Friends, The Tan Panther is anonymous for now and I need to get something off my chest. This will be long. But the short of it is,
We have $105,000 in credit card debt.
::gasp:: I know, I know. How? Let me make a list:
1. 7 surgeries between us in the last 6 years. Facing another one soon. Thankfully, no cancer.
2. Fracking earthquake shook our 120-yo house, which required a $35,000 foundation repair, which ballooned into a $70,000 remodel because we had to lift all every floorboard on the first floor. We put this off for 5 years.
3. I was struck by a rheumatoid like illness and had to sell my service business. Because I was sick, there wasn't much of a book of business to sell. Couldn't do the work to get business. No profit in the sale.
4. The main money maker had a couple years of under performing brought on by market conditions, disagreement with upper management, and said surgeries. When it came time to fix the house, the money didn't materialize as it usually had.
5. Career changes as a result of numbers 3 and 4, which lowered salary, and required purchase of newer vehicles in order to do those changes. Previous vehicles were both in the 10-year, 270k+ miles range. We traded them while they still had value. But we also have payments.
6. Kid in college.
7. Depression and avoidance. Constant struggle.
8. Mother moved in with us; required remodeling. She paid, but it did take away a lot of our time for earning money.
The good parts:
1. We have good health insurance coverage, but it's high deductible. If we get the surgery done before the end of the year, we won't have to put the deductible on a credit card. :::wan grin::
2. The house looks GREAT! Needs a roof, though.
3. Rheumatoid-like illness has been in remission for about a year. Currently being monitored for heart arrhythmias....hard to tell if it's stress or what...see #1.
4. Paycheck is steady, he loves his work, and he is fully vested in his pension. My new career is taking off. We're still in the 6 figure range of income. We have IRAs and investments, but it is never enough.
5. Cars are reliable and the debt is at zero interest.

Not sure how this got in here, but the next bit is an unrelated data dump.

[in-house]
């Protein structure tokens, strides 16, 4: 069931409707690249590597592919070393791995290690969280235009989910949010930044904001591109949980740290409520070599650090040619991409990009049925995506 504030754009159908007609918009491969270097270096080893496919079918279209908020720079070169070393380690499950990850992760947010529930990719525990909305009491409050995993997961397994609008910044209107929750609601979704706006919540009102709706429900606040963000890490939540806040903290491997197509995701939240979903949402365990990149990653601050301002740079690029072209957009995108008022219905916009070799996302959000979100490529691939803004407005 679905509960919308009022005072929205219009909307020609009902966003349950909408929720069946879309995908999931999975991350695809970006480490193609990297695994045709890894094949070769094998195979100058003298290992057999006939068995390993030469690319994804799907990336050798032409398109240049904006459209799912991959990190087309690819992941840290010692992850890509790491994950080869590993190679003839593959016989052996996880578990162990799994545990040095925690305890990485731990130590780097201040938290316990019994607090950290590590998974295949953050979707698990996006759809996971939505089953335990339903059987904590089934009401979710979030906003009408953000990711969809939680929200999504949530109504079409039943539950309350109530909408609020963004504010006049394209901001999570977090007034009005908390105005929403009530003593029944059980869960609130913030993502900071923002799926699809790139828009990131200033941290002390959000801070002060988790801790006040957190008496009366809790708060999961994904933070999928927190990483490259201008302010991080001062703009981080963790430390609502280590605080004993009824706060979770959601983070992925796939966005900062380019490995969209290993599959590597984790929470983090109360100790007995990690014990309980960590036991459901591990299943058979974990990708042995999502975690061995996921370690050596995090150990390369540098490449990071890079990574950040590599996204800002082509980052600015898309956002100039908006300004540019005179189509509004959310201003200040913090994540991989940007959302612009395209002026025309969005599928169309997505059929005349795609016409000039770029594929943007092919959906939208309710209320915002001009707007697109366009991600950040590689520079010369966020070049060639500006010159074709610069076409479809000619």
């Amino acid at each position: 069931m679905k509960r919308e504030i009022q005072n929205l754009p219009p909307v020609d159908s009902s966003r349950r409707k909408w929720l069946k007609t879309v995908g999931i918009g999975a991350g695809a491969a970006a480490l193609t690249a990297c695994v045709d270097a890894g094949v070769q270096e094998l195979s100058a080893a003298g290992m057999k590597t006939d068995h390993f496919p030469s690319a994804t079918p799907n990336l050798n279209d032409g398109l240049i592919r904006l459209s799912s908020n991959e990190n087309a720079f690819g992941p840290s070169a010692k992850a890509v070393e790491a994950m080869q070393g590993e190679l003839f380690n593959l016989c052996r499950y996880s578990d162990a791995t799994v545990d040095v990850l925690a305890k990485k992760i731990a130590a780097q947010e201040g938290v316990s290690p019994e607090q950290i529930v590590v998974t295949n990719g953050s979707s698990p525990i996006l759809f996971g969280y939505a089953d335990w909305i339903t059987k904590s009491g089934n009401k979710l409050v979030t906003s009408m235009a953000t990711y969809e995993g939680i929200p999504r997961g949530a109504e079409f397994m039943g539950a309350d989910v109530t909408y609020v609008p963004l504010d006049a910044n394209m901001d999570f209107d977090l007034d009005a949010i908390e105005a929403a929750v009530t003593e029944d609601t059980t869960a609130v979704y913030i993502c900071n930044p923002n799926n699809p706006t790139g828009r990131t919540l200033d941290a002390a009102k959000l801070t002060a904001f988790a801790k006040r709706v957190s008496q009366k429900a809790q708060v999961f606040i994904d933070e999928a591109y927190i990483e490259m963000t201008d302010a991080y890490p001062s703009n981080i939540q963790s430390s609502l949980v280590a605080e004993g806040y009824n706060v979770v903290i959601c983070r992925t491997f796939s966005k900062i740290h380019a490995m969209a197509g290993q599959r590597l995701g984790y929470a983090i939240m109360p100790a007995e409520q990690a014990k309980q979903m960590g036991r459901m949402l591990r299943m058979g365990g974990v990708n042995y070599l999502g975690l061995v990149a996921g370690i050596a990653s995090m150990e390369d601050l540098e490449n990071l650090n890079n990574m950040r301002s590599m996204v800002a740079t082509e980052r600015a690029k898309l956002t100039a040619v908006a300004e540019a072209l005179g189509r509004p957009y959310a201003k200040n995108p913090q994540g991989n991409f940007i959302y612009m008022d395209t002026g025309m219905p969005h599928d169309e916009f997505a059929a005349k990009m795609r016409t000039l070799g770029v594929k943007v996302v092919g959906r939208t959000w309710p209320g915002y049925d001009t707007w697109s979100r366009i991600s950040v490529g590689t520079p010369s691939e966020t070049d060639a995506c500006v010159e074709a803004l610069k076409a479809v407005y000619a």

6. Kid graduated, has a good job, and is self sufficient.
7. Consistently using YNAB and making our finances a priority at all times. Automating everything.
8. Mom is moving out for awhile. Will probably Airbnb her apartment.
It's a constant worry. Maybe that's why I have heart problems. We've been at zero debt before. We can get there again. I just needed to unload this.
You absolutely can do this! I have around the same in non-mortgage debt split up between student loans, credit cards, and auto loan. One step at a time and you can do it!!! YNAB seriously turned things around for me, and I like to use undebt.it to track our progress. We're here to support you!
I agree with the Dave Ramsey comment. His principles have changed our financial future and we have paid off a large chunk of debt already. While we are not as intense as most people following his program it has worked for us.
How are you with your budget? Are you budgeting monthly for the on-going medical expenses it sounds like you have? Starting a sinking fund for these items will help you not cash flow some of these items in the future.
You've got this! Stick to your budget and make sure you are accounting for those little things that sneak up throughout the year.
Wow! I'm encouraged by your positive outlook despite the long road ahead. I feel pretty doom and gloom about our own debt (college - 80k)
Something I didn't see mentioned was getting a reduction in interest rate on your CCs while you pay them off. I keep seeing the recommendation on the facebook group and I do think now is a great time to call your CC companies and inquire about current offers for lowering your rate. I actually had a big offer for a 6.99% (for life of the transfer) for balance transfers from my bank and I took it. It will greatly help us pay down the small amount we have, though I will say my credit took a ding :/ I'd rather be debt free. My CC had 23% interest rate prior to this move, so the payoff is going to come SO much sooner now with 6.99!